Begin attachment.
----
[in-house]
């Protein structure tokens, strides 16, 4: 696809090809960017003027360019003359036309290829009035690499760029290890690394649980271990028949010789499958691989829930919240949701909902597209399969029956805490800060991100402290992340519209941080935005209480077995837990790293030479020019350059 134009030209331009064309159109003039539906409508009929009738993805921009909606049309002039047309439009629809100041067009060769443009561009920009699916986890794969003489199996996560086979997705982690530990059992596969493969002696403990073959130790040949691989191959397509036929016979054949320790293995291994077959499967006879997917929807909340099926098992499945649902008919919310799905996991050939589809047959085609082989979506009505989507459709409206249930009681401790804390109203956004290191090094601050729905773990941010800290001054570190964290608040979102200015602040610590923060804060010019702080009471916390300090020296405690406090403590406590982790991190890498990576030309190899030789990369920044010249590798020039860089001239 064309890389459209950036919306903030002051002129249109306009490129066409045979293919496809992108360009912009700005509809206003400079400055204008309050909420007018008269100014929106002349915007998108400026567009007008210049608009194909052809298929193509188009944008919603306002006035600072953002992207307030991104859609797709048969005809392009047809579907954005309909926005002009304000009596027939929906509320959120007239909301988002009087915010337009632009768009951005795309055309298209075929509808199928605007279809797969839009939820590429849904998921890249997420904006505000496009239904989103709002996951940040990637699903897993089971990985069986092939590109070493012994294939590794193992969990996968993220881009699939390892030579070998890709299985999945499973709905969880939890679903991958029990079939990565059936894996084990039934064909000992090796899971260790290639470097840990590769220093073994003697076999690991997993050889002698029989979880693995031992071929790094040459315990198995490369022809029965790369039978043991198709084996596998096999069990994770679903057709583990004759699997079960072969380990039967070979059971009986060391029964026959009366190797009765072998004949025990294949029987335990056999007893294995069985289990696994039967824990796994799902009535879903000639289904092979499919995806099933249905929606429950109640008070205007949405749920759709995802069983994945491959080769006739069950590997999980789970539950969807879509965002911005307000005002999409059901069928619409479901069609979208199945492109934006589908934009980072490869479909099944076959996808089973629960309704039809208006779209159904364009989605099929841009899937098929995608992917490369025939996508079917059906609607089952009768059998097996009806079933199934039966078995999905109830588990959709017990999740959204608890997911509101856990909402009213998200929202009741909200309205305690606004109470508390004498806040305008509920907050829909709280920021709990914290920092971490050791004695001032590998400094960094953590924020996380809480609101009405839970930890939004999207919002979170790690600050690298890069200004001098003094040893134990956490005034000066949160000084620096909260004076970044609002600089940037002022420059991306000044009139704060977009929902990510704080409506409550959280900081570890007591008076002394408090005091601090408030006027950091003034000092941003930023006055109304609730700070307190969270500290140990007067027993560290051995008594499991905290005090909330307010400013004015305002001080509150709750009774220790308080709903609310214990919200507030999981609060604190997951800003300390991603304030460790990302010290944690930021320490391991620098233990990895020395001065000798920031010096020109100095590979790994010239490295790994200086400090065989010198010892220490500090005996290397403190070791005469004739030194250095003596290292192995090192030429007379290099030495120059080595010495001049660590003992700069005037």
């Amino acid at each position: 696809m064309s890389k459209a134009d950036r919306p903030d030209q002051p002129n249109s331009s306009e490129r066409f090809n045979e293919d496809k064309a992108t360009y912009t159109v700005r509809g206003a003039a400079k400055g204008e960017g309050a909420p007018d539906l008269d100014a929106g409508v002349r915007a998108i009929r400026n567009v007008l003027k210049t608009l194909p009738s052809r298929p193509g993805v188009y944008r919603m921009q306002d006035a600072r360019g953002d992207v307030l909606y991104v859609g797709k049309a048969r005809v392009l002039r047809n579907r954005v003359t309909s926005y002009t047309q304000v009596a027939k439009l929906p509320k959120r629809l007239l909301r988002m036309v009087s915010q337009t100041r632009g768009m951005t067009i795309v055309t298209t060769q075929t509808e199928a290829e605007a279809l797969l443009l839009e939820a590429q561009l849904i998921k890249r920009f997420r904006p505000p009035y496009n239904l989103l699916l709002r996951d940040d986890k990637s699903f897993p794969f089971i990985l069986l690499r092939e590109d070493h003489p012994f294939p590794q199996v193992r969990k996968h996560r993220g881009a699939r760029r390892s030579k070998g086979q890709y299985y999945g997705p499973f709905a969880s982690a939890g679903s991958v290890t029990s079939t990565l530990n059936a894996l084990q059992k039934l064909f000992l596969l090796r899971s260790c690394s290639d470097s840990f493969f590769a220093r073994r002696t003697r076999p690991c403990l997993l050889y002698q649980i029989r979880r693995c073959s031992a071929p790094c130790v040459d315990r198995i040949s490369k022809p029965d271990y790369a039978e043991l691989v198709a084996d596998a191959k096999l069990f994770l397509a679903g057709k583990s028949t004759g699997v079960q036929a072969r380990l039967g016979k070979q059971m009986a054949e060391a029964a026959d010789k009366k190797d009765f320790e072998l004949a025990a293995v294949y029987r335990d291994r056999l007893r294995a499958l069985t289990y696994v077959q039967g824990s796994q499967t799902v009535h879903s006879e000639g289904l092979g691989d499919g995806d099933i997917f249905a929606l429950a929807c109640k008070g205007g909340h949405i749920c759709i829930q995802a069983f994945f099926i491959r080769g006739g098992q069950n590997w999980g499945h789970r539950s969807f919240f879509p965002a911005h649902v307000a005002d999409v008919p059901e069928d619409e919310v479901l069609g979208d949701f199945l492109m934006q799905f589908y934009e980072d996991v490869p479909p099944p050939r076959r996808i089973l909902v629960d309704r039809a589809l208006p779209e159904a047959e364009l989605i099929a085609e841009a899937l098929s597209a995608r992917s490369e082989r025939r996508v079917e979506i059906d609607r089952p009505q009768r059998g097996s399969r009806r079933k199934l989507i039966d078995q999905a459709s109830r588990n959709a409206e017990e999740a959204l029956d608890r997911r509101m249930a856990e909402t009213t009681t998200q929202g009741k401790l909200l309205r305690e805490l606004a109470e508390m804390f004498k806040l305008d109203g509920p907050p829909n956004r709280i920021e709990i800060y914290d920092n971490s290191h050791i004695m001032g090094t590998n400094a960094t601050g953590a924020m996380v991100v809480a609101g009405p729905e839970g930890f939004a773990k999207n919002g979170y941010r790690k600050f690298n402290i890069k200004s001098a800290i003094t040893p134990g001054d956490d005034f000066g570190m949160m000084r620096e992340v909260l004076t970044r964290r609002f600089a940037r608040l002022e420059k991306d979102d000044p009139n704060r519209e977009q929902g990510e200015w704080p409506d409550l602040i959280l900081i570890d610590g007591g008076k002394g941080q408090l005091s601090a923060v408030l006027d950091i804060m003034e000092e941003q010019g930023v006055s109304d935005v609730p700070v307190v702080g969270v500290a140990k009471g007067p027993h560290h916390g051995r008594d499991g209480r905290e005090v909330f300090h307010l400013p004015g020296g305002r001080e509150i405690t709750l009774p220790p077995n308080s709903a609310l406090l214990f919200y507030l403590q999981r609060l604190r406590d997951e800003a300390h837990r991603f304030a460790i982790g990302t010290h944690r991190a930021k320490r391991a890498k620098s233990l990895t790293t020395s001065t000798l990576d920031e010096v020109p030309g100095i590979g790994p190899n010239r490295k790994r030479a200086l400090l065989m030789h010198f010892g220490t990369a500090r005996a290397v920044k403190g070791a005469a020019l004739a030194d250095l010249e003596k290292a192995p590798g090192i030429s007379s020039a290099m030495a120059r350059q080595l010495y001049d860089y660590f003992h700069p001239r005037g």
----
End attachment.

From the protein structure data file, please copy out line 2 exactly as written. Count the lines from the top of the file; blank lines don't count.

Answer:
């Protein structure tokens, strides 16, 4: 696809090809960017003027360019003359036309290829009035690499760029290890690394649980271990028949010789499958691989829930919240949701909902597209399969029956805490800060991100402290992340519209941080935005209480077995837990790293030479020019350059 134009030209331009064309159109003039539906409508009929009738993805921009909606049309002039047309439009629809100041067009060769443009561009920009699916986890794969003489199996996560086979997705982690530990059992596969493969002696403990073959130790040949691989191959397509036929016979054949320790293995291994077959499967006879997917929807909340099926098992499945649902008919919310799905996991050939589809047959085609082989979506009505989507459709409206249930009681401790804390109203956004290191090094601050729905773990941010800290001054570190964290608040979102200015602040610590923060804060010019702080009471916390300090020296405690406090403590406590982790991190890498990576030309190899030789990369920044010249590798020039860089001239 064309890389459209950036919306903030002051002129249109306009490129066409045979293919496809992108360009912009700005509809206003400079400055204008309050909420007018008269100014929106002349915007998108400026567009007008210049608009194909052809298929193509188009944008919603306002006035600072953002992207307030991104859609797709048969005809392009047809579907954005309909926005002009304000009596027939929906509320959120007239909301988002009087915010337009632009768009951005795309055309298209075929509808199928605007279809797969839009939820590429849904998921890249997420904006505000496009239904989103709002996951940040990637699903897993089971990985069986092939590109070493012994294939590794193992969990996968993220881009699939390892030579070998890709299985999945499973709905969880939890679903991958029990079939990565059936894996084990039934064909000992090796899971260790290639470097840990590769220093073994003697076999690991997993050889002698029989979880693995031992071929790094040459315990198995490369022809029965790369039978043991198709084996596998096999069990994770679903057709583990004759699997079960072969380990039967070979059971009986060391029964026959009366190797009765072998004949025990294949029987335990056999007893294995069985289990696994039967824990796994799902009535879903000639289904092979499919995806099933249905929606429950109640008070205007949405749920759709995802069983994945491959080769006739069950590997999980789970539950969807879509965002911005307000005002999409059901069928619409479901069609979208199945492109934006589908934009980072490869479909099944076959996808089973629960309704039809208006779209159904364009989605099929841009899937098929995608992917490369025939996508079917059906609607089952009768059998097996009806079933199934039966078995999905109830588990959709017990999740959204608890997911509101856990909402009213998200929202009741909200309205305690606004109470508390004498806040305008509920907050829909709280920021709990914290920092971490050791004695001032590998400094960094953590924020996380809480609101009405839970930890939004999207919002979170790690600050690298890069200004001098003094040893134990956490005034000066949160000084620096909260004076970044609002600089940037002022420059991306000044009139704060977009929902990510704080409506409550959280900081570890007591008076002394408090005091601090408030006027950091003034000092941003930023006055109304609730700070307190969270500290140990007067027993560290051995008594499991905290005090909330307010400013004015305002001080509150709750009774220790308080709903609310214990919200507030999981609060604190997951800003300390991603304030460790990302010290944690930021320490391991620098233990990895020395001065000798920031010096020109100095590979790994010239490295790994200086400090065989010198010892220490500090005996290397403190070791005469004739030194250095003596290292192995090192030429007379290099030495120059080595010495001049660590003992700069005037």